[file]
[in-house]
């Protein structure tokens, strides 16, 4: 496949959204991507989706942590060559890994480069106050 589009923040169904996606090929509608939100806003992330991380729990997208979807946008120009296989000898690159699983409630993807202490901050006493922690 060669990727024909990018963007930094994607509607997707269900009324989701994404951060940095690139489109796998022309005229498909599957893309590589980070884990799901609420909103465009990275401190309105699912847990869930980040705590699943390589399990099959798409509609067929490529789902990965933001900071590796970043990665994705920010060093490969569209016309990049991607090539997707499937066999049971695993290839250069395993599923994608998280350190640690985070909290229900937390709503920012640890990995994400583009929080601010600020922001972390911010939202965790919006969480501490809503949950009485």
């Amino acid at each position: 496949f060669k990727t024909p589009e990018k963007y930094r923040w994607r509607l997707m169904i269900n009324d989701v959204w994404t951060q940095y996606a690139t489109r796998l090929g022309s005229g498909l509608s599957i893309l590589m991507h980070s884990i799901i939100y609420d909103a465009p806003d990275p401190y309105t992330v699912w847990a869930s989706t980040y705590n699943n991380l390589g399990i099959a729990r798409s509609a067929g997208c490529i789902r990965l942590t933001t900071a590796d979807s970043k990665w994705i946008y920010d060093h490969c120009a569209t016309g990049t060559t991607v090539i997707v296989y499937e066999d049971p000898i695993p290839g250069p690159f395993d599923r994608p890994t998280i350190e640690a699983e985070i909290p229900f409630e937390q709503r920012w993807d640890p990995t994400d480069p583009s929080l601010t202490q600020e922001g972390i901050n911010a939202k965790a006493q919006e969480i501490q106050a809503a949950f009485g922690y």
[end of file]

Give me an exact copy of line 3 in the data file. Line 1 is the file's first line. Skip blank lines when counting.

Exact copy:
């Amino acid at each position: 496949f060669k990727t024909p589009e990018k963007y930094r923040w994607r509607l997707m169904i269900n009324d989701v959204w994404t951060q940095y996606a690139t489109r796998l090929g022309s005229g498909l509608s599957i893309l590589m991507h980070s884990i799901i939100y609420d909103a465009p806003d990275p401190y309105t992330v699912w847990a869930s989706t980040y705590n699943n991380l390589g399990i099959a729990r798409s509609a067929g997208c490529i789902r990965l942590t933001t900071a590796d979807s970043k990665w994705i946008y920010d060093h490969c120009a569209t016309g990049t060559t991607v090539i997707v296989y499937e066999d049971p000898i695993p290839g250069p690159f395993d599923r994608p890994t998280i350190e640690a699983e985070i909290p229900f409630e937390q709503r920012w993807d640890p990995t994400d480069p583009s929080l601010t202490q600020e922001g972390i901050n911010a939202k965790a006493q919006e969480i501490q106050a809503a949950f009485g922690y």